Welcome to The Seneca Museum of Waterways & Industry
The Seneca Museum of Waterways & Industry is located at 89 Fall Street in the middle of historic downtown Seneca Falls and serves as a point of interest for local and regional history. The Museum provides a historical overview illustrating how the Seneca River and the Cayuga-Seneca Canal powered the rise of industry and fostered cultural development, helping to spread social reform movements.
The Museum’s primary purpose is to “delight and inform, to lift the imagination as it strikes sparks of discovery.” Visitors and children of all ages can explore hands-on and interactive displays and intriguing exhibits and artifacts. You will find friendly staff who are always available to answer questions or give a tour of the museum.
The Museum’s south entrance is on the panoramic Canal Harbor on the Cayuga-Seneca Canal, allowing some of our visitors to arrive by boat. Bounded east and west by the two largest of the Finger Lakes, Seneca County’s people have lived harmoniously with the county’s great natural beauty. Their way of life has left a historical trail, which visitors to the museum will enjoy following.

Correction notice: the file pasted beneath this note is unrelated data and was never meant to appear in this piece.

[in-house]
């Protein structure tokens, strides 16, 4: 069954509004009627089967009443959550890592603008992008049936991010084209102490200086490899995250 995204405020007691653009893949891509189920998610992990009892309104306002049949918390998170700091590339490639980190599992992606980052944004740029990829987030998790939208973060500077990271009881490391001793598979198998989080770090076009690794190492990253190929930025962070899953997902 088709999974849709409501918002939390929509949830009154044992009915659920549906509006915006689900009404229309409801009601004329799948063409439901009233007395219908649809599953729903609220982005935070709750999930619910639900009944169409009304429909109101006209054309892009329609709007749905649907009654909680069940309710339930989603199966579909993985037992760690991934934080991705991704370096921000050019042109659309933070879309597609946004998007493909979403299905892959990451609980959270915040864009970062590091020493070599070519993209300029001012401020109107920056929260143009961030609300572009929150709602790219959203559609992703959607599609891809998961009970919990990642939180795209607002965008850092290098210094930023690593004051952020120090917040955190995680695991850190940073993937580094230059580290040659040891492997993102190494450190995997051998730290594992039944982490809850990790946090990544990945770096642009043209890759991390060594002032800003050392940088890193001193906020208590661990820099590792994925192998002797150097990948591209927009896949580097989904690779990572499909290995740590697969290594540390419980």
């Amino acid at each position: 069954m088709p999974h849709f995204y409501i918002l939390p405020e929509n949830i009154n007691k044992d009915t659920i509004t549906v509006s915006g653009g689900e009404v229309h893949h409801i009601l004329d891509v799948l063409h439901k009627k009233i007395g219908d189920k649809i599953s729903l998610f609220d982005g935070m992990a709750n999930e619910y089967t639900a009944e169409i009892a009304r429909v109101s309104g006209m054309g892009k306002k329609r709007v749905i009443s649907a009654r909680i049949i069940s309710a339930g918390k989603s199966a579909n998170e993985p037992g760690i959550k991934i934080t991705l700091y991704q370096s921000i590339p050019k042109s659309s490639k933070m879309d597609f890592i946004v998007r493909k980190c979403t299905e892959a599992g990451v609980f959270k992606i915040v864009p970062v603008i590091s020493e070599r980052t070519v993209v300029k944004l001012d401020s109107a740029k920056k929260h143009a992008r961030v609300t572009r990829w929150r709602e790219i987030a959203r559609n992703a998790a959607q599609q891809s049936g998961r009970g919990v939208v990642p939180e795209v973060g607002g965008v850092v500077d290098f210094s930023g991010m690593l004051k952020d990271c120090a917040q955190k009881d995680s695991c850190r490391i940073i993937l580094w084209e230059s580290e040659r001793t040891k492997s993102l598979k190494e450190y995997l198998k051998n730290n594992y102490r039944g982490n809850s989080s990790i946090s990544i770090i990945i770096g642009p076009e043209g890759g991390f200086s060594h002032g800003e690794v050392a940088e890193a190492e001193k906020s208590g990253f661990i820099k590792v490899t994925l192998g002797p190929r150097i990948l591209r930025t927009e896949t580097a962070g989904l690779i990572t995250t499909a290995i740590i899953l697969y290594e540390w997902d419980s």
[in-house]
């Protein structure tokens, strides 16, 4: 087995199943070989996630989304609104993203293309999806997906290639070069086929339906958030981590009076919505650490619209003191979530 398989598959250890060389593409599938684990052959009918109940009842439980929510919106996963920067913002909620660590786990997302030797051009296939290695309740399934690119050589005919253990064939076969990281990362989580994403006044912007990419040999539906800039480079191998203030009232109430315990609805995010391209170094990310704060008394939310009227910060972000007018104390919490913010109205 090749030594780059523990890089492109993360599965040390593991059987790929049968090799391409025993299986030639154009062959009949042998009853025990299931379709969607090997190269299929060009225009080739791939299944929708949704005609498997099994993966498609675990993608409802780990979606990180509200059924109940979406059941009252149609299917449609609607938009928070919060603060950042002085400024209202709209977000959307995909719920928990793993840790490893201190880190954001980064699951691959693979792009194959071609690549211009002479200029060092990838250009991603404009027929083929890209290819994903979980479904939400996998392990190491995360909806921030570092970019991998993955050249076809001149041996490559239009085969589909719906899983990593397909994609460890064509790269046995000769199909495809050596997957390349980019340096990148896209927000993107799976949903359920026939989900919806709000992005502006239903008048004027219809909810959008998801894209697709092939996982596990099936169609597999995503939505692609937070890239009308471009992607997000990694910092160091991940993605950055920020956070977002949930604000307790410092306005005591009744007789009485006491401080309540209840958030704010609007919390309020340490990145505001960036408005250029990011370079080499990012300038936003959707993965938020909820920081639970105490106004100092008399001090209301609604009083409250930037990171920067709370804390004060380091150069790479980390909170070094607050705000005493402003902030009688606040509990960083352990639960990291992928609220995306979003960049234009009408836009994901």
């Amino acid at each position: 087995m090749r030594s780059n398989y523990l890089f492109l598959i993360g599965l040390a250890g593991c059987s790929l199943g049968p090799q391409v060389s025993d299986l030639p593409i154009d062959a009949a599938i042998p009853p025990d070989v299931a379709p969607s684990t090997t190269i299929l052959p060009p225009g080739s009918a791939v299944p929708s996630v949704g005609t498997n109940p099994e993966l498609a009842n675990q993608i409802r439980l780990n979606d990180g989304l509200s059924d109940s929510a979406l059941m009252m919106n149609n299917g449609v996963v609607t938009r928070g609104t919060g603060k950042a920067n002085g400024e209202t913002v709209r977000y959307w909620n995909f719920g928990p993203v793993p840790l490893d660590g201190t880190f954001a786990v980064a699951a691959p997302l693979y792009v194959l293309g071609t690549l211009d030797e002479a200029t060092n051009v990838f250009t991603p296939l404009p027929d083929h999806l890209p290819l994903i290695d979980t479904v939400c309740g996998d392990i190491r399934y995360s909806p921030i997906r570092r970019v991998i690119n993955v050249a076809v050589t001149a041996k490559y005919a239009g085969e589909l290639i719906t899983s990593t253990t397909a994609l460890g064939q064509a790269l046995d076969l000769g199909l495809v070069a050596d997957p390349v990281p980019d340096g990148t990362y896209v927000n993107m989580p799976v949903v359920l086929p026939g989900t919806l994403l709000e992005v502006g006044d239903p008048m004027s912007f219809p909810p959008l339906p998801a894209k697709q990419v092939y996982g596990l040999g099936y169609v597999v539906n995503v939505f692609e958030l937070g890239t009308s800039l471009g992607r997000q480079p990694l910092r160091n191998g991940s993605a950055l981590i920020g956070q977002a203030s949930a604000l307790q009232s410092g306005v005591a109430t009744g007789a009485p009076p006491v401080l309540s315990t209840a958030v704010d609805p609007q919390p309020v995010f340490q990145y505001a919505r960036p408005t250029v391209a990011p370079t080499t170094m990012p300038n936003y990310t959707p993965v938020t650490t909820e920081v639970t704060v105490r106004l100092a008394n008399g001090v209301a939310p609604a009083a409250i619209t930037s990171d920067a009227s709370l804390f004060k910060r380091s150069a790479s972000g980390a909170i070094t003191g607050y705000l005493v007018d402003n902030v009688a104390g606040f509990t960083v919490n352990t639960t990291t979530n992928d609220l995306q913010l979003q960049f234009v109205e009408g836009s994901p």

The Museum exists in a village rich in history, and rich in related institutions with a differing but complementary emphasis. Early activism concerning women’s issues culminated in the Seneca Falls 1848 Convention where the now famous “Declaration of Sentiments” was signed and the beginning of a national Women’s Rights movement was launched. Two local institutions focus on these events, namely the National Women’s Hall of Fame and the Women’s Rights National Historical Park. The Seneca Falls Historical Society purchased its present location in 1961, and is a “marvelous document of Victorian lifestyle and culture”.
The Seneca Museum occupies a unique niche in this village of historical museums. The canal, its construction, and the industry it spawned, led to a more affluent society which could concentrate on social issues such as the women’s movement and abolition among others. Our Museum offers a historical perspective on this critical piece in the history of the town which preceded the early activism. A merger of the Visitor Center with the Museum is a natural evolution because the themes of each are not dissimilar.
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